Tuscany Fire Station officially open to serve growing northwest communities

The much-anticipated new fire station in Tuscany opened today with a community celebration, children’s activities and speeches from Mayor Naheed Nenshi, Fire Chief Steve Dongworth, Alberta Infrastructure Minister Sandra Jansen, local First Nations and community representatives.

With the station opening, the Calgary Fire Department is better equipped to provide public safety services to four northwest communities with over 30,000 people – Tuscany, Rocky Ridge, Scenic Acres and Arbour Lake. In addition, the station will support new growth in northwest neighborhoods recently approved by City Council.

“Calgary continues to grow and be recognized as one of the most livable cities in the world,” said Mayor Naheed Nenshi. “This new fire station is an investment in the safety and quality of life for all Calgarians in our northwest quadrant.”

Tuscany Station has many of the design features of a classic fire station, including two apparatus bays and a kitchen, but also includes some extra features like a community meeting room, drop-in work area for City employees and an outdoor fitness park that can be used by members of the community.

“We asked the surrounding communities what their vision was for the new Tuscany station. Overwhelmingly we heard that the fire station should also serve as a hub for the community,” says Chief Steve Dongworth. “We’re very pleased with the resulting features, which will foster a greater connection between Calgarians, firefighters and City staff.”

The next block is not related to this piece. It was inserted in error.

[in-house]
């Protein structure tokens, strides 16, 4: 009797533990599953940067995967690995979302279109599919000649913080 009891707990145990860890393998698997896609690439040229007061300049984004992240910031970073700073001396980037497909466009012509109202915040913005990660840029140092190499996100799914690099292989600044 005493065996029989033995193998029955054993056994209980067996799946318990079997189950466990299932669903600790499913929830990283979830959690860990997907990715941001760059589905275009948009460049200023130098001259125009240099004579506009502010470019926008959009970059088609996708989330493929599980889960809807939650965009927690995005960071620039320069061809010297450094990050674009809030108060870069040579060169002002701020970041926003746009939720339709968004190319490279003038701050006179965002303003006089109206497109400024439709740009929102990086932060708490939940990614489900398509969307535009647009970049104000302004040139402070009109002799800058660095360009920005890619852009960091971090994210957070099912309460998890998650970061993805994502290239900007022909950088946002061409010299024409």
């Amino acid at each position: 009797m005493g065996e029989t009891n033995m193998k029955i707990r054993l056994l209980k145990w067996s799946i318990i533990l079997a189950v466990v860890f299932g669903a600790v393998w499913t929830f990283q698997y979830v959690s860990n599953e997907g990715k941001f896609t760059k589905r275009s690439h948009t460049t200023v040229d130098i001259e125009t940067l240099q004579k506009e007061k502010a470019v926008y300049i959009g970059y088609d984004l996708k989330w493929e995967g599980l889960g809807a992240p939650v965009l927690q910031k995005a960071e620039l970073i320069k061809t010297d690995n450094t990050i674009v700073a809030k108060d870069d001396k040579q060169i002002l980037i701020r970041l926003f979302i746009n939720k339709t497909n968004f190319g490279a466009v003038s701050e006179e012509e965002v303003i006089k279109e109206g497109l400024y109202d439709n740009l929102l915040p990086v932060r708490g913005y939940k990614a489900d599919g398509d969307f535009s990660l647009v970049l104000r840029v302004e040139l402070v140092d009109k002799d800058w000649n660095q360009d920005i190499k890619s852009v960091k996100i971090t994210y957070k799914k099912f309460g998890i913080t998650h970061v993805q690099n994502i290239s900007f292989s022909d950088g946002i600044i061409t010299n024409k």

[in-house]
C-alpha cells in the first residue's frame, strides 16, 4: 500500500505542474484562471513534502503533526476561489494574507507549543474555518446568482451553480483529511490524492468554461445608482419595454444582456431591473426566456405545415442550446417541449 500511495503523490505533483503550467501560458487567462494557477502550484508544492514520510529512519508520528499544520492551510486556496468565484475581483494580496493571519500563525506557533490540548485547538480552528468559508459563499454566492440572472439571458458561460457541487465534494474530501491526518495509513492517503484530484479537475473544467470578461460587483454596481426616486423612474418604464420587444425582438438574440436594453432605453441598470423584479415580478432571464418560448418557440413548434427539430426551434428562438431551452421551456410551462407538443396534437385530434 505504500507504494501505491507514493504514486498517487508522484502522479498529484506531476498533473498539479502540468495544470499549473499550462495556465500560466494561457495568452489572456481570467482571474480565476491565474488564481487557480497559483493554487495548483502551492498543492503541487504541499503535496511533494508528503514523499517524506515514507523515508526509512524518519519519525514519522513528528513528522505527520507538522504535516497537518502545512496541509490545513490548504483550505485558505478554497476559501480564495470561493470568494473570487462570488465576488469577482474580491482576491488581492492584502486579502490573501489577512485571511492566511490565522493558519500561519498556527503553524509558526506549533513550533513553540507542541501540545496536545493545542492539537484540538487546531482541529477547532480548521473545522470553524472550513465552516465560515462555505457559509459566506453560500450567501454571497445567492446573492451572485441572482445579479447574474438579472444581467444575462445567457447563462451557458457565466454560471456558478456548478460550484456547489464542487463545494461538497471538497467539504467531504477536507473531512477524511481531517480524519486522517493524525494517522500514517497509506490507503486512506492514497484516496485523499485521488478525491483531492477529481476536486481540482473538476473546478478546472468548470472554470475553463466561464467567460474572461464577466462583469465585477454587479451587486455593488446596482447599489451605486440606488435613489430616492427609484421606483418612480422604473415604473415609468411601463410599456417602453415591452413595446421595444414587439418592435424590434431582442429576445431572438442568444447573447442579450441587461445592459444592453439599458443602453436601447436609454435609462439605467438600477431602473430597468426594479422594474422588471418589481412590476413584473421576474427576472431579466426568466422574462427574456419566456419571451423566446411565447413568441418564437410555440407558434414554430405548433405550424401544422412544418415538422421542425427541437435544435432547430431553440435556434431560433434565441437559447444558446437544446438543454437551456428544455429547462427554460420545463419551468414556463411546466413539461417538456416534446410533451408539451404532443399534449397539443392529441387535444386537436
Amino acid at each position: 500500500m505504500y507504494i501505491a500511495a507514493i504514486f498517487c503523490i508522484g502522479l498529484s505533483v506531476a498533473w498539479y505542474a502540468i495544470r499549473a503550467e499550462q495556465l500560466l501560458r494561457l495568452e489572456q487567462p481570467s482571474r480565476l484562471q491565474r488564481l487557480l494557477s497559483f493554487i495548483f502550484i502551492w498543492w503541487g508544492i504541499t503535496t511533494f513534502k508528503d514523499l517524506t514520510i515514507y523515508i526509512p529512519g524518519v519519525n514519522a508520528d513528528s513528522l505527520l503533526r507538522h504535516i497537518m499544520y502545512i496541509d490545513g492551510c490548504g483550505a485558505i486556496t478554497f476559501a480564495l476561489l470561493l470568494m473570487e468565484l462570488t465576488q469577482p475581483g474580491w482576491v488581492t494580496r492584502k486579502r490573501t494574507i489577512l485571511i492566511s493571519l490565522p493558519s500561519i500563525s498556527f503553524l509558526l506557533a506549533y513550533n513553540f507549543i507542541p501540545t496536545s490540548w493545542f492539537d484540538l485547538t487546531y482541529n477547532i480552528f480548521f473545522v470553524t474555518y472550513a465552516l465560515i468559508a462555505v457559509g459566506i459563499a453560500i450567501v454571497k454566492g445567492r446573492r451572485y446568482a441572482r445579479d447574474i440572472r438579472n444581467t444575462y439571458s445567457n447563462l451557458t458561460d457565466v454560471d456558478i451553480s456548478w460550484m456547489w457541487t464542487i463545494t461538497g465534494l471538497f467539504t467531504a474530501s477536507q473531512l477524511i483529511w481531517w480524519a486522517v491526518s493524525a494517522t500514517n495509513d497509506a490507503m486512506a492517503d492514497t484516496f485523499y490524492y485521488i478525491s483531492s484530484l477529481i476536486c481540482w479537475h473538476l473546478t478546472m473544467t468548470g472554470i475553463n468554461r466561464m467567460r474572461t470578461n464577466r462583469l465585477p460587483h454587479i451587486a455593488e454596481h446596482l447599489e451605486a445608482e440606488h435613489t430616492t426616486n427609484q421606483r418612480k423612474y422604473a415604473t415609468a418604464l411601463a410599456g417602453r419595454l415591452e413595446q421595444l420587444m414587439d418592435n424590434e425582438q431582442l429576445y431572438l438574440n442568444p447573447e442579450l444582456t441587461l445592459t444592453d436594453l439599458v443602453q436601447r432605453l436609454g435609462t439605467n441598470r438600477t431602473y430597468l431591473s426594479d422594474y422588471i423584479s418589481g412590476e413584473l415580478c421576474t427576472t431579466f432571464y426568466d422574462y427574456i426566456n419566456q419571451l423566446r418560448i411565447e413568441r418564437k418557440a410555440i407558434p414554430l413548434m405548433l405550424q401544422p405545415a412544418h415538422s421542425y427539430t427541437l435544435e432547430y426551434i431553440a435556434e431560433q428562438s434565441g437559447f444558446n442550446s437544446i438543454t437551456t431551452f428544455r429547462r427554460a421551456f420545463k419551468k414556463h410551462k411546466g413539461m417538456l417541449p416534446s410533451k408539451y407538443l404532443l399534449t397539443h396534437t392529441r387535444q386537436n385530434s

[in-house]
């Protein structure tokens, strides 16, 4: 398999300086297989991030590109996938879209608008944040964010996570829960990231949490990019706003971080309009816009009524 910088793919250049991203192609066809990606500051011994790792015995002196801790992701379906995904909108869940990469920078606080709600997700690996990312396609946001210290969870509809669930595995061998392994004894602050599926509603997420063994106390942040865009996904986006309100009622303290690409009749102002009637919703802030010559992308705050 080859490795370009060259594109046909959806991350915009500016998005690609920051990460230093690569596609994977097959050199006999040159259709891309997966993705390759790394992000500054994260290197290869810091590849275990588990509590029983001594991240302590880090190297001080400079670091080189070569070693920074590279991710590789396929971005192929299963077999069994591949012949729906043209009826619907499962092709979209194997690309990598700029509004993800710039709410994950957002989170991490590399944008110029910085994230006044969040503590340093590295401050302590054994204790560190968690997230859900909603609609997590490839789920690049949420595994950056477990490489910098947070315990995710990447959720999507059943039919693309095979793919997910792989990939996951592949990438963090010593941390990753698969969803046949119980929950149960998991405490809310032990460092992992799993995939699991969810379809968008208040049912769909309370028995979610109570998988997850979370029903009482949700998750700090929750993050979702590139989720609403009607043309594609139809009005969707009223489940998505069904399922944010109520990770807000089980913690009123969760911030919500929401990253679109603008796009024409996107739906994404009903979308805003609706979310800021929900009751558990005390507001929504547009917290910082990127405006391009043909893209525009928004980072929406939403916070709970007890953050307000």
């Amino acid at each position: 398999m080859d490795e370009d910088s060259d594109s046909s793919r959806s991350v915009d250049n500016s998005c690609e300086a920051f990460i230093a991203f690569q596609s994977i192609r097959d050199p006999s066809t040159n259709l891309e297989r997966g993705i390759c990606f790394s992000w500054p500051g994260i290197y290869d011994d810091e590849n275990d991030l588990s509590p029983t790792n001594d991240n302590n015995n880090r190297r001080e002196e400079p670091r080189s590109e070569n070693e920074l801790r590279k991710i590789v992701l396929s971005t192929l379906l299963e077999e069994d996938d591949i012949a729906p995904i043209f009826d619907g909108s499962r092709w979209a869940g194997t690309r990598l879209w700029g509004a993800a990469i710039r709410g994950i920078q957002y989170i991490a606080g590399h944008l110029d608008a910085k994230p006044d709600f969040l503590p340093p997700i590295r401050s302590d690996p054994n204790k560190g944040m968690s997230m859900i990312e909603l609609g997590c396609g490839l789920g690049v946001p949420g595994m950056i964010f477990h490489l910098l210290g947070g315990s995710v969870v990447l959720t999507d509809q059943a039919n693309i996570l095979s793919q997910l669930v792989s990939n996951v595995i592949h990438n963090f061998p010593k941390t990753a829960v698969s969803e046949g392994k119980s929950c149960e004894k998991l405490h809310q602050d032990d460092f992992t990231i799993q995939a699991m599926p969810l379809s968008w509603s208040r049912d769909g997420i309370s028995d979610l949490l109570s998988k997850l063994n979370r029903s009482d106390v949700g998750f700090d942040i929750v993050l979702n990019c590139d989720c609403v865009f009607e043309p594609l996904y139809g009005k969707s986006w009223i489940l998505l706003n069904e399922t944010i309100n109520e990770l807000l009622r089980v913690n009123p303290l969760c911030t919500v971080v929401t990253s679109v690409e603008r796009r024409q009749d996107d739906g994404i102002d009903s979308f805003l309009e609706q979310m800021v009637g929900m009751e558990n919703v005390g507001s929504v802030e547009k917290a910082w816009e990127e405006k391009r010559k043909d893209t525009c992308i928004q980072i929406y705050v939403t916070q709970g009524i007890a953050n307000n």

The designs chosen for the public portions of the building and property were selected by the residents after the Calgary Fire Department led an extensive community consultation process. The Station will meet LEED Gold standards and include features such as site irrigation and high efficiency water and light fixtures.

This project was made possible through the financial investment of the Alberta Government and The City of Calgary through the Municipal Sustainability Initiative (MSI) and the Community Recreation Levy (CRL).

“I am thrilled to see this investment in northwest Calgary,” says Sandra Jansen, provincial Minister of Infrastructure. “Our government is building critical, sustainable infrastructure like this project all across the province to support everyday Albertans.”

As part of the critical partnership to build Tuscany Station, the province’s Municipal Sustainability Initiative contributed $2.9 million. The City’s portion includes $11.3 million sourced from the CRL fund – fees collected from developers for building public infrastructure in new communities – as well as $2.2 million from taxes and other sources for a total project budget of $16.4 million.